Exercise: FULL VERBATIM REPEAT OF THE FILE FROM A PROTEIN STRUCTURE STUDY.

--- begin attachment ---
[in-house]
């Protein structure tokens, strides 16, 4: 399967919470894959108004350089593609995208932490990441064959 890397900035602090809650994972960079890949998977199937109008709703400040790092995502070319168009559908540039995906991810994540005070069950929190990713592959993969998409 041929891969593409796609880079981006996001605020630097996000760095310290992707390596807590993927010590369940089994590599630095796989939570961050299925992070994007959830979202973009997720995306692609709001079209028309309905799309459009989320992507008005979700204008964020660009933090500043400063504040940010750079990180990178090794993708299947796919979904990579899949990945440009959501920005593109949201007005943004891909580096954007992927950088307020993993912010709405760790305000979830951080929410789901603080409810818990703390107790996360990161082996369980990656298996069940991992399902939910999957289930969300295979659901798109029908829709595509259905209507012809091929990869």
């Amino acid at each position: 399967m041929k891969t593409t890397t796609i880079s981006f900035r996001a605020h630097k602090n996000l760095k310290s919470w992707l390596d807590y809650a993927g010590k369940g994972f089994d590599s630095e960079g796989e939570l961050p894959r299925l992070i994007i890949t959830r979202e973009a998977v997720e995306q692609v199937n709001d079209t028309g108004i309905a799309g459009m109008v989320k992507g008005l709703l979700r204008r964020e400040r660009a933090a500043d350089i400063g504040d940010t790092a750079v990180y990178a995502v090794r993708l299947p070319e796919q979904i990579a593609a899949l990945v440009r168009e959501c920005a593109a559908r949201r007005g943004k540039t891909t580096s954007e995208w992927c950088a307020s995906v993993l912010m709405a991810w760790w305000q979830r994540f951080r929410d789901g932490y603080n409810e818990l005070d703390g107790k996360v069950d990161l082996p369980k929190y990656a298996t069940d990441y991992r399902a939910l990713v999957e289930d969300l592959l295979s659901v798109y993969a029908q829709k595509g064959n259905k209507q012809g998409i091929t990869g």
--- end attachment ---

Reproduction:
[in-house]
């Protein structure tokens, strides 16, 4: 399967919470894959108004350089593609995208932490990441064959 890397900035602090809650994972960079890949998977199937109008709703400040790092995502070319168009559908540039995906991810994540005070069950929190990713592959993969998409 041929891969593409796609880079981006996001605020630097996000760095310290992707390596807590993927010590369940089994590599630095796989939570961050299925992070994007959830979202973009997720995306692609709001079209028309309905799309459009989320992507008005979700204008964020660009933090500043400063504040940010750079990180990178090794993708299947796919979904990579899949990945440009959501920005593109949201007005943004891909580096954007992927950088307020993993912010709405760790305000979830951080929410789901603080409810818990703390107790996360990161082996369980990656298996069940991992399902939910999957289930969300295979659901798109029908829709595509259905209507012809091929990869």
């Amino acid at each position: 399967m041929k891969t593409t890397t796609i880079s981006f900035r996001a605020h630097k602090n996000l760095k310290s919470w992707l390596d807590y809650a993927g010590k369940g994972f089994d590599s630095e960079g796989e939570l961050p894959r299925l992070i994007i890949t959830r979202e973009a998977v997720e995306q692609v199937n709001d079209t028309g108004i309905a799309g459009m109008v989320k992507g008005l709703l979700r204008r964020e400040r660009a933090a500043d350089i400063g504040d940010t790092a750079v990180y990178a995502v090794r993708l299947p070319e796919q979904i990579a593609a899949l990945v440009r168009e959501c920005a593109a559908r949201r007005g943004k540039t891909t580096s954007e995208w992927c950088a307020s995906v993993l912010m709405a991810w760790w305000q979830r994540f951080r929410d789901g932490y603080n409810e818990l005070d703390g107790k996360v069950d990161l082996p369980k929190y990656a298996t069940d990441y991992r399902a939910l990713v999957e289930d969300l592959l295979s659901v798109y993969a029908q829709k595509g064959n259905k209507q012809g998409i091929t990869g």